Academic journal article Literator: Journal of Literary Criticism, comparative linguistics and literary studies

Achieving Form in autobiography/Die Bereik Van Vorm in Outobiografie

Academic journal article Literator: Journal of Literary Criticism, comparative linguistics and literary studies

Achieving Form in autobiography/Die Bereik Van Vorm in Outobiografie

Article excerpt

Introduction: McDonald and Leighton on form

It is my contention that significant autobiographies achieve significant forms, never static in their potential or reception, yet peculiar to themselves alone. Peter McDonald, in a consideration of 'remorse' in Yeats, offers an important insight about the factual nature of literary form, which leads to the issue of formal significance:

In reading Yeats, the poetry's complex relations with facts, whether these are facts of the poet's private life or of the life of his times, are always critically relevant. Acknowledging this, and acknowledging the difficulty of understanding these relations with the necessary fullness, it is vital to add that the poetry itself is another fact in the matter, and that it too demands respect. (McDonald 2002:49)

If the 'poetry itself is another fact in the matter' along with those facts of 'the poet's private life' and 'the life of his times', the form of the writerly expression becomes as significant as the themes presented. The distinction between thematic material and the expression thereof can be viewed in various ways, ranging from the new critics' intermeshing of form and content to Emmanuel Levinas's ([1974] 1997:5-7, 44-49) distinction between the 'saying' and the 'said' where (in basic terms) formed expression (the 'said') is always open to reinterpretation, is never finalised (the 'saying'). Susan Wolfson (1997:1-30), in her seminal book Formal charges, discusses in fairly exhaustive fashion the critical approaches to this distinction. She is led to conclude, however, that, though prose in comparison to poetry 'involves form', 'the modalities--macro-structures of plot or argument, medial structuring in paragraphs, local syntaxes and verbal patterns--do not confer the kind of discursive identity inscribed by poetic forms' (ibid:3). Whilst this is undoubtedly true, I argue that autobiographical prose can be as singular in its form as poetry. Prose, though it is not as 'precisely and inescapably defined by its formed language and its formal commitments' as poetry, is yet made distinctive by its various authors. This happens not through its unique accounts of various lives (which have their own particular thematic strands) but because of the way these lives are given substance through the writing. The resultant work has a formal significance peculiar to itself, differing from discursive prose, historical prose or fiction though it might contain elements of all of these.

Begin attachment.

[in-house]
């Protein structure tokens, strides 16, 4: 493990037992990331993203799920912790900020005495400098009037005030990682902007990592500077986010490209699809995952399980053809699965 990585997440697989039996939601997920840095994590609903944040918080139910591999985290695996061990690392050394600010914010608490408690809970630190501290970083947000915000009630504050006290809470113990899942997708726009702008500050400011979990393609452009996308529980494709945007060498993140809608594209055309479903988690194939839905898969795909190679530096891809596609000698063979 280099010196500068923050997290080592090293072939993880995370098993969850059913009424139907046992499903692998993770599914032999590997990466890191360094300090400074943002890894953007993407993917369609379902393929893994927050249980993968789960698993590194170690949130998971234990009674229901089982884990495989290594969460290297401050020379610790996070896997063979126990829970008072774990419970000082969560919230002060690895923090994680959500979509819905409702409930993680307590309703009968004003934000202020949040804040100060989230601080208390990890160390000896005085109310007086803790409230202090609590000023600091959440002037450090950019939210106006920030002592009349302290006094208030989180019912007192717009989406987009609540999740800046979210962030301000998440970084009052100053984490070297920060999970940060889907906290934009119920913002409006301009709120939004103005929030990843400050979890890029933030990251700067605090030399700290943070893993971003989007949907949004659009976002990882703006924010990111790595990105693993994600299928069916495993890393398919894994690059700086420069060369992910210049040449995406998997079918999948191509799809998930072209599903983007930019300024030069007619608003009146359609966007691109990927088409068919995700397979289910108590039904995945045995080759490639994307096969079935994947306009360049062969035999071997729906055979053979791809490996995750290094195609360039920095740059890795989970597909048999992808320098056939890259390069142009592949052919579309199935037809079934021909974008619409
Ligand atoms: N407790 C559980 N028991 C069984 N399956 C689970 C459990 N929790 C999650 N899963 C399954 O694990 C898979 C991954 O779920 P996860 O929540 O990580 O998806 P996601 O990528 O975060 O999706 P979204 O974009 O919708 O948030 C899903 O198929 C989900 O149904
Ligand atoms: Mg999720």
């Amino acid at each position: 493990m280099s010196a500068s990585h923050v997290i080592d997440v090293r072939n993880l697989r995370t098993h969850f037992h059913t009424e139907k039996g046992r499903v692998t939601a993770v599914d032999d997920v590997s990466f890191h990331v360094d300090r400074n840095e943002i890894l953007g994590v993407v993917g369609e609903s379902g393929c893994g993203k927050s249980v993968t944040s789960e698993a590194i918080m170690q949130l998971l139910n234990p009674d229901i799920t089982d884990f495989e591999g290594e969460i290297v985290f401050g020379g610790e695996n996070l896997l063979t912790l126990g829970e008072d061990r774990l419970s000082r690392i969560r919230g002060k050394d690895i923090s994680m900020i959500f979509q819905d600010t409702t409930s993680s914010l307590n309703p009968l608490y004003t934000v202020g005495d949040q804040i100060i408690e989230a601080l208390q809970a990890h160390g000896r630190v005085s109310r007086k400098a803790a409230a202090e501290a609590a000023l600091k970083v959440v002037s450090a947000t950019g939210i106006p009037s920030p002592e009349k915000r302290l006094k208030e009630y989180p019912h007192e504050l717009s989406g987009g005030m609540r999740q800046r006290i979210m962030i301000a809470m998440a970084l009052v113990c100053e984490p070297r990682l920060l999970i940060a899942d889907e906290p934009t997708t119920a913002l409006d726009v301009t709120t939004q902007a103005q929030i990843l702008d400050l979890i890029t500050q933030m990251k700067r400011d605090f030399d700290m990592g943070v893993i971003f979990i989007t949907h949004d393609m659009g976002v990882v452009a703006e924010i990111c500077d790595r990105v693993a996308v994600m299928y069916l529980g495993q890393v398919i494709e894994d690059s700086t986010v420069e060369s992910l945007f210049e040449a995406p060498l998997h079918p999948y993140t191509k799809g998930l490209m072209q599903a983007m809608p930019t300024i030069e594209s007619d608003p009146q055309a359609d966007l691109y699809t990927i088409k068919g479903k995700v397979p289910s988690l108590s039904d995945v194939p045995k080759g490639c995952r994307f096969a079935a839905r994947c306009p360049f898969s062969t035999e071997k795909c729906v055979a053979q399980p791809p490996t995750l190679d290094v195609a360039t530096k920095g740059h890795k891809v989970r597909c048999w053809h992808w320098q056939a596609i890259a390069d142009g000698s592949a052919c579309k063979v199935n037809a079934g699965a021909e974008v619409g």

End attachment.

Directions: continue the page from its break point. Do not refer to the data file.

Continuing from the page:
As McDonald (2002:49) also points out, the writing's 'complex relations with facts', private and general, needs to be considered. Overlooking the complexity of these relationships, which must include autobiographical elements (the poet's own response to the facts of his or her 'private life or of the life of his times'), leads to generalisations or convenient simplifications--convenient, at least, from an antagonistically sectarian point of view. In this regard, McDonald (2002:53) takes a passage from Marjorie Howes's Yeats's Nations and criticises 'the prevailing habit of seeing ideological sermons in the stones of poetic constructions':

One recent study, for example, speaks of how 'Yeats's Anglo-Irish nationality ... deliberately and elaborately exposes itself as a construction', and notes how 'the original vitality of the house also contains an original impulse towards crisis and disintegration'. But the theoretical import of the metaphor here is false to its literal source: houses don't (or shouldn't) have impulses towards disintegration, and the views of a property surveyor on the matter might properly command more confidence than those of a literary critic. (McDonald 2002:53)

What McDonald does in this instance is, precisely, to consider 'the poetry's complex relations with facts' 'with the necessary fullness' (McDonald 2002:49) to disentangle critical imposition from poetic fact by the exposure of the critic's flawed metaphor. …

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